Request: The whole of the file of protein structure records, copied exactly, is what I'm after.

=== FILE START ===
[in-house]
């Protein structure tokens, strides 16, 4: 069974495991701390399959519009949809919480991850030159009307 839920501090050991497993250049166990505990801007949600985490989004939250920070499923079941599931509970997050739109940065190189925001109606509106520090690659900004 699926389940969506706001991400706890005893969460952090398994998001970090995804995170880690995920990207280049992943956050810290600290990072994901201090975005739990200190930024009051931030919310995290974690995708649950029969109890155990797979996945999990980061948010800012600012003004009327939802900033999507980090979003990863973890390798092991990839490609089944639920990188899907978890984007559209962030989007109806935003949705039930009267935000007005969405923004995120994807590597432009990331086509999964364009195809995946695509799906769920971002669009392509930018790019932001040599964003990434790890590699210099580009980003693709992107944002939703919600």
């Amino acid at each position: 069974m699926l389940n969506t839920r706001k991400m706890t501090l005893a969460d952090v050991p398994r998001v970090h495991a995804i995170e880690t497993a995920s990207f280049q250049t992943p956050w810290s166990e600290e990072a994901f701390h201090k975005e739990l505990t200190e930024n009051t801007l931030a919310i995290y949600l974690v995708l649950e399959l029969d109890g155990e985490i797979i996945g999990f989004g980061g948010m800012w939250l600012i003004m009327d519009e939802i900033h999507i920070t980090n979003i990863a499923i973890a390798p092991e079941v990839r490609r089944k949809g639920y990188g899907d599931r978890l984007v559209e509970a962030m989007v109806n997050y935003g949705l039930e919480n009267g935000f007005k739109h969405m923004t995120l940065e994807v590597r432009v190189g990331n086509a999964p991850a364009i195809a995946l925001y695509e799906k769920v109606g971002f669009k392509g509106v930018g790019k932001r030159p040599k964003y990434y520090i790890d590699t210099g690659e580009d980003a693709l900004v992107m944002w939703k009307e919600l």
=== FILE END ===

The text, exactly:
[in-house]
């Protein structure tokens, strides 16, 4: 069974495991701390399959519009949809919480991850030159009307 839920501090050991497993250049166990505990801007949600985490989004939250920070499923079941599931509970997050739109940065190189925001109606509106520090690659900004 699926389940969506706001991400706890005893969460952090398994998001970090995804995170880690995920990207280049992943956050810290600290990072994901201090975005739990200190930024009051931030919310995290974690995708649950029969109890155990797979996945999990980061948010800012600012003004009327939802900033999507980090979003990863973890390798092991990839490609089944639920990188899907978890984007559209962030989007109806935003949705039930009267935000007005969405923004995120994807590597432009990331086509999964364009195809995946695509799906769920971002669009392509930018790019932001040599964003990434790890590699210099580009980003693709992107944002939703919600």
């Amino acid at each position: 069974m699926l389940n969506t839920r706001k991400m706890t501090l005893a969460d952090v050991p398994r998001v970090h495991a995804i995170e880690t497993a995920s990207f280049q250049t992943p956050w810290s166990e600290e990072a994901f701390h201090k975005e739990l505990t200190e930024n009051t801007l931030a919310i995290y949600l974690v995708l649950e399959l029969d109890g155990e985490i797979i996945g999990f989004g980061g948010m800012w939250l600012i003004m009327d519009e939802i900033h999507i920070t980090n979003i990863a499923i973890a390798p092991e079941v990839r490609r089944k949809g639920y990188g899907d599931r978890l984007v559209e509970a962030m989007v109806n997050y935003g949705l039930e919480n009267g935000f007005k739109h969405m923004t995120l940065e994807v590597r432009v190189g990331n086509a999964p991850a364009i195809a995946l925001y695509e799906k769920v109606g971002f669009k392509g509106v930018g790019k932001r030159p040599k964003y990434y520090i790890d590699t210099g690659e580009d980003a693709l900004v992107m944002w939703k009307e919600l």